Friday, February 25, 2011, 03:00 pm
Inside Mac OS X 10.7 Lion: New window controls & gesturesApple is finally letting go of old windowing conventions that date back to the original Macintosh, allowing users in Mac OS X 10.7 Lion to fluidly interact with windows any way they like.
Back in 1984, Apple had to bundle new Macs with instructions on how to use a mouse. Today, users don't need the same kind of hand-holding, although the company now includes videos within System Preferences to demonstrate how various multitouch gestures work.
Apple has increasingly stripped the Mac OS Human User Interface Guidelines of unnecessary chrome designed to show them how to do things (like resize windows, or reposition information within a window) that are now easier to discover, thanks to smoothly animated graphical transitions.
Apple's chief executive Steve Jobs demonstrated some of the new features of Lion back in September.
Many of these advances were pioneered by iPhone's iOS, including the removal of full sized scroll bars that tend to take up a significant strip of valuable real estate, particularly on mobile devices.
As was only hinted at previously, Mac OS X Lion will similarly draw only subtle "overlay scrollbars" when necessary, allowing them to fade away to avoid consuming area within windows.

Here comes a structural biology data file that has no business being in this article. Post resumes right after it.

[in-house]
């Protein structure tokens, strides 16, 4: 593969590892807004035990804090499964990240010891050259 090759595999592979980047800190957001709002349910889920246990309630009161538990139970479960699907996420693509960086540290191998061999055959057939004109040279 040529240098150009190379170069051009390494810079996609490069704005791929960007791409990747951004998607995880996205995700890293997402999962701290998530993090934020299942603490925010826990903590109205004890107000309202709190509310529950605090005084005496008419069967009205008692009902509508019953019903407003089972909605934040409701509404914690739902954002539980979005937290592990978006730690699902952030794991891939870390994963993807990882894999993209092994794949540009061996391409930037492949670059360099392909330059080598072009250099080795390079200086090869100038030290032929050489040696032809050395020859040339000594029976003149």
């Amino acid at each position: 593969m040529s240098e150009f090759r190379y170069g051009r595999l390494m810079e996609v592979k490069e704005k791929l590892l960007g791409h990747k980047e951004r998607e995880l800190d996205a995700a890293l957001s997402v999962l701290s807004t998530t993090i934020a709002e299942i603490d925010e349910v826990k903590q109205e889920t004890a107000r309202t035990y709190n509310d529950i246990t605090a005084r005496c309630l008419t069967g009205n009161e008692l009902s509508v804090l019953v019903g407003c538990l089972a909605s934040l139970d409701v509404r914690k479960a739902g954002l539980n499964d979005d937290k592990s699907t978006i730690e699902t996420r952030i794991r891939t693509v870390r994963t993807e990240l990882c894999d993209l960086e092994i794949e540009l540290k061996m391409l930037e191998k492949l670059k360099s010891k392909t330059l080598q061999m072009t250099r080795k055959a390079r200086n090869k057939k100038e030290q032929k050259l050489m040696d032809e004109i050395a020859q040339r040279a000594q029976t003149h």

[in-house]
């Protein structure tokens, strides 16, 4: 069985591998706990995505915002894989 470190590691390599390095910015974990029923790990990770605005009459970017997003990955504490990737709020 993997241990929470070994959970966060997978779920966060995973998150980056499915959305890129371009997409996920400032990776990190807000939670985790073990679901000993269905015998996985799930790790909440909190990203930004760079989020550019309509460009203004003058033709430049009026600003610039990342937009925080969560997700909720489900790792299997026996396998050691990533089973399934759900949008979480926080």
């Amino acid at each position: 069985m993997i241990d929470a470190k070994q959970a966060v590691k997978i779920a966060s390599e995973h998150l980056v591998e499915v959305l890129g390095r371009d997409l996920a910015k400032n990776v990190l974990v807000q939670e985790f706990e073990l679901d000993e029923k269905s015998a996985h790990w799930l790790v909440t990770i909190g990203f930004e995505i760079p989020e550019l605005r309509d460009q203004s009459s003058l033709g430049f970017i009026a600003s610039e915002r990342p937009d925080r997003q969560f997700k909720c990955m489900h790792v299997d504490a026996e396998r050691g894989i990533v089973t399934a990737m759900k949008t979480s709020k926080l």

As demonstrated in the video below, Lion's scrollbars can be directly interacted with using the pointer while they are visible, a trick that isn't possible on iOS.
Flexible window resizing
The Mac now gains the ability to resize windows from any edge or corner, similar to features exposed over twenty years ago by Jobs' NeXTSTEP operating system, but which were removed from Mac OS X in order to preserve the look and feel of the original Mac UI.
Lion exposes flexible window resizing without resorting to resize controls however; the edges of windows remain borderless, with only a pointer change indicating the directions a window boundary can be resized. Movie on page two.
Update: A developer reports that window resizing also supports standard modifier keys, so holding Shift while resizing a window from any edge constrains the window resizing to its existing aspect ratio, while holding Option resizes the window from its center point.
On page 2 of 2: Enhanced Finder features.
On Topic: Mac OS X
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